I found the connections amongst the adults so interesting. Their relationships, whether mere acquaintance, friendship, or something more, had a very tight-web feel. Emerson is a small, wealthy town, and Eden was an unwealthy outsider. She didn’t grow up there like the rest of the kids. This definitely had an impact.

How could the truth ever come to light with the parents involved to the extent that they were?

The kids felt more like pawns in a game the adults were playing, as the parents scrambled trying to make sure their kids came out of this incident okay. Very little thought was given to the dead girl. Honestly, this felt real as heck.

I listened to the audiobook and really enjoyed the narration. It was so well-done, truly bringing the story to life. I definitely recommend it. The story itself is super intriguing, but I felt the quality of the narration really took it to the next level for me.

The tone and feel of this story reminded me of a gorgeous blend of some of my favorite Crime Thrillers and Domestic Dramas. I’m thinking, for example, of books such as Take It Back by Kia Abdullah, A Nearly Normal Family by M.T. Edvardsson and Such a Quiet Place by Megan Miranda, to name a few.

If you enjoyed any of those novels, you should absolutely have this one on your TBR!!

Thank you so much to the publisher, Celadon Books and Macmillan Audio, for providing me with copies to read and review. I was hooked by this story, beginning-to-end. This was my first Amidon novel and I’m looking forward to many more!!

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Review: Ragman by J.G. Faherty

RagmanRagman by J.G. Faherty
My rating: 4 of 5 stars

**3.5-stars rounded up**

Ragman is a fun-filled, brutally-descriptive Horror romp through the streets of modern-day New York City, following multiple perspectives, all trying to survive the wrath of an ancient mummy’s curse.

I’ve actually never read a book featuring a mummy before and ended up having a ton of fun with this one. It was a bit like a SyFy channel movie come to the page and frankly, that hit the spot for my current reading mood.

In this story our main characters include Dan, a current NYPD officer, his ex-partner, disgraced NYPD officer, Tom, Dan’s wife, Joanna, a forensic lab tech, and Stacy, Tom’s ex-girlfriend, who works at an Egyptian Museum in the city. We do get a couple of other perspectives, but these four were really the stars of the show.

The gist of this is that in the 1800s, a group of very rich young men traveled to Egypt, raided a temple, killed the priest of the temple and robbed a bunch of ancient artifacts to increase their own wealth and prestige.

A mummy from this theft ends up at a museum of Egyptology in New York City, where present day it is awakened. Said mummy rises from his slumber with a deep yearning for revenge against those who’d wronged him and his temple.

As luck would have it, the descendants of these tomb raiders, now mostly live in NYC, convenient yes, but not surprising. They’re all still incredibly wealthy families and New York City is a known haven for the ultra-rich.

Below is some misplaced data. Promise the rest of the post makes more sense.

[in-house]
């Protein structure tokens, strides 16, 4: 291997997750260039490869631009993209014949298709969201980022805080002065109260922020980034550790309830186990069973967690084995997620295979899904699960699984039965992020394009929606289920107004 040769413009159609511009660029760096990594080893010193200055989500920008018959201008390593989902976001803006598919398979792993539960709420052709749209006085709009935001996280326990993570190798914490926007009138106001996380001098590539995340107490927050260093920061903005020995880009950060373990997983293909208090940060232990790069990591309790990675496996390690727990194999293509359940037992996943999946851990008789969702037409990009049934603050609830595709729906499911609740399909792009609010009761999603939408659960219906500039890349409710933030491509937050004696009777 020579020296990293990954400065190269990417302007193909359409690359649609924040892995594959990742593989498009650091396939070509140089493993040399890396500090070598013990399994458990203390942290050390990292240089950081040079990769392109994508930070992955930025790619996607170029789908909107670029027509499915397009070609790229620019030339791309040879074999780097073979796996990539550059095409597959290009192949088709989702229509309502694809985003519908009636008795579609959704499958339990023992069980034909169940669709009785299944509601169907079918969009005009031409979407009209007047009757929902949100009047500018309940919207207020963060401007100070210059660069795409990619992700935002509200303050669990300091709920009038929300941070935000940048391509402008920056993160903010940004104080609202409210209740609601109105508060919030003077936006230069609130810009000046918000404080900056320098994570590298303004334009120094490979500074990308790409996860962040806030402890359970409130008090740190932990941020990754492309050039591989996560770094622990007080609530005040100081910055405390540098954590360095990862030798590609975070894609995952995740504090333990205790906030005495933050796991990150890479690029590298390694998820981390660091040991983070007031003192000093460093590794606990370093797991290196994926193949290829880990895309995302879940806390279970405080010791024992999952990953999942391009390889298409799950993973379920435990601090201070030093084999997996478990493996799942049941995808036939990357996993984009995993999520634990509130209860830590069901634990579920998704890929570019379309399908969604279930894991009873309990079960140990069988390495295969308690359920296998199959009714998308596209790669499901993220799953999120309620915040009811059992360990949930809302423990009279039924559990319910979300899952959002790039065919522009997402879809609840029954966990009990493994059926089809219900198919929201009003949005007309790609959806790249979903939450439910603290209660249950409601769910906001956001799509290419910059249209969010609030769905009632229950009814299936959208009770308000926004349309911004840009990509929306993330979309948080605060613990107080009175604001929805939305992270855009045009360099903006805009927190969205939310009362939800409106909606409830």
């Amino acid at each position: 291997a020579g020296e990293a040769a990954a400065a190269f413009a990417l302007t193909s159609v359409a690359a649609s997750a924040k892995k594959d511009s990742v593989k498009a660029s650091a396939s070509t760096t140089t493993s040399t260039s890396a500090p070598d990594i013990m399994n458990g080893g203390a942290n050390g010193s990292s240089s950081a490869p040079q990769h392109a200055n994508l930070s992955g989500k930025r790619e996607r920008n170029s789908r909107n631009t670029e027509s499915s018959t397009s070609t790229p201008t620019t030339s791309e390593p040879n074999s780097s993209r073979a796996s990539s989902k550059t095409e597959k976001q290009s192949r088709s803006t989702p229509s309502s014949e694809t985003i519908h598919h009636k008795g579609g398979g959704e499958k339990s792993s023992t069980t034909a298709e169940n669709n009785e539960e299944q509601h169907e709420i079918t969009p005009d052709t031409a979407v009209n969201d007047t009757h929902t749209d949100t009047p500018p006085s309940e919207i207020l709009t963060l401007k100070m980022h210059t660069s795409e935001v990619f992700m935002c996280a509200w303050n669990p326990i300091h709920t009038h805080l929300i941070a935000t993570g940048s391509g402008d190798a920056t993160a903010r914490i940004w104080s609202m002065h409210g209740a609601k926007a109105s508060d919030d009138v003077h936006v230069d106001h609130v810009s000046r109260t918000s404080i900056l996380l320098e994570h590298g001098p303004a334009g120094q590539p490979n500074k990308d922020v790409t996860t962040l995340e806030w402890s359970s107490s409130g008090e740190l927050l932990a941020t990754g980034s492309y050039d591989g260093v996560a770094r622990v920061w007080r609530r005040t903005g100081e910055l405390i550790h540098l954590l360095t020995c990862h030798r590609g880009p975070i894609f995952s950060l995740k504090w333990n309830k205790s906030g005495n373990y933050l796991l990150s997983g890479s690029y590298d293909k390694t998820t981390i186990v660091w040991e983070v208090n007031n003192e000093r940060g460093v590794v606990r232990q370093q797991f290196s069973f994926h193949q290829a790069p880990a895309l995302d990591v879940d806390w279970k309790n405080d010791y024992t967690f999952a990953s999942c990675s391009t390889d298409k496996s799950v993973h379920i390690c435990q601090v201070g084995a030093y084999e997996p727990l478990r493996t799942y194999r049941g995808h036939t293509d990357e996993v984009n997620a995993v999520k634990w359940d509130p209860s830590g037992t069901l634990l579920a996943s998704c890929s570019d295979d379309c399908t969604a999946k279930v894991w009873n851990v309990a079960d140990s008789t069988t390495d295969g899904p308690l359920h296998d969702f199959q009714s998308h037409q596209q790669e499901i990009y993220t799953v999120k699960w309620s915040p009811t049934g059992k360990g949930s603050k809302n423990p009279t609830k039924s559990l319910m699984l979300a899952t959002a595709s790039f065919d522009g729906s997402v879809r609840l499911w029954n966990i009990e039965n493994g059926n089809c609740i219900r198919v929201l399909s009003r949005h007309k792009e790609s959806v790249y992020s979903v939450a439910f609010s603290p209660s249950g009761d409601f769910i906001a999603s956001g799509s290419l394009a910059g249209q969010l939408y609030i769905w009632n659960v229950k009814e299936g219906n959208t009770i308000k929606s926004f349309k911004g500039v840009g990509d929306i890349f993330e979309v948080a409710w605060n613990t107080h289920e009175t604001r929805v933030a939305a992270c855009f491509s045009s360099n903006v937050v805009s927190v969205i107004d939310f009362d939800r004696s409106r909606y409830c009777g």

And when very rich men begin to be brutally murdered, literally torn limb-from-limb, it draws attention. When people, including our protagonists, witness the being doing the murdering, they can hardly believe their eyes.

A giant mummy erupting out of thin air with a clear vengeance against particular people. It’s unclear how they’ll ever be able to stop it. Bullets have zero effect.

How will they stop it?

I’ll be honest, I started to feel a little hopeless here. This ancient killing machine seemed unstoppable. How could our protagonists ever survive its wrath?!

As mentioned above, I had a lot of fun with this. It wasn’t perfect, but it definitely kept me entertained and wanting to read more.

The killing scenes were wild, brutal, descriptive and cringe-worthy. That’s basically everything I’m looking for in a supernatural creature feature.

This is the second novel that I have read from Faherty and both had very engaging horror imagery. He has quite the knack for creatively killing people off.

Additionally, in this one, I enjoyed all of the ancient Egyptian lore and concepts included. It gave the narrative a little something extra that was just so interesting. I loved the premise and how it followed through to the end.

Finally, I will mention that I really enjoyed Tom and Dan. I liked the women as well, especially Joanna, but the relationship between Tom and Dan was very well done.

They were partners and best friends at one point, but had a falling out, so a lot of this focused on them rebuilding trust and friendship.

I liked watching that play-out amidst a backdrop of brutal murders. It sounds insane, but it’s true. I really felt for Tom, he got the short-end of the stick quite a bit, so I loved seeing him gain some confidence back over the course of this story.

I’m hoping there is a sequel to this following these main characters. Faherty definitely set-up that possibility and I would absolutely be here for it.

Thank you so much to the publisher, Flame Tree Press, for providing me with a copy to read and review. This was a damn good time!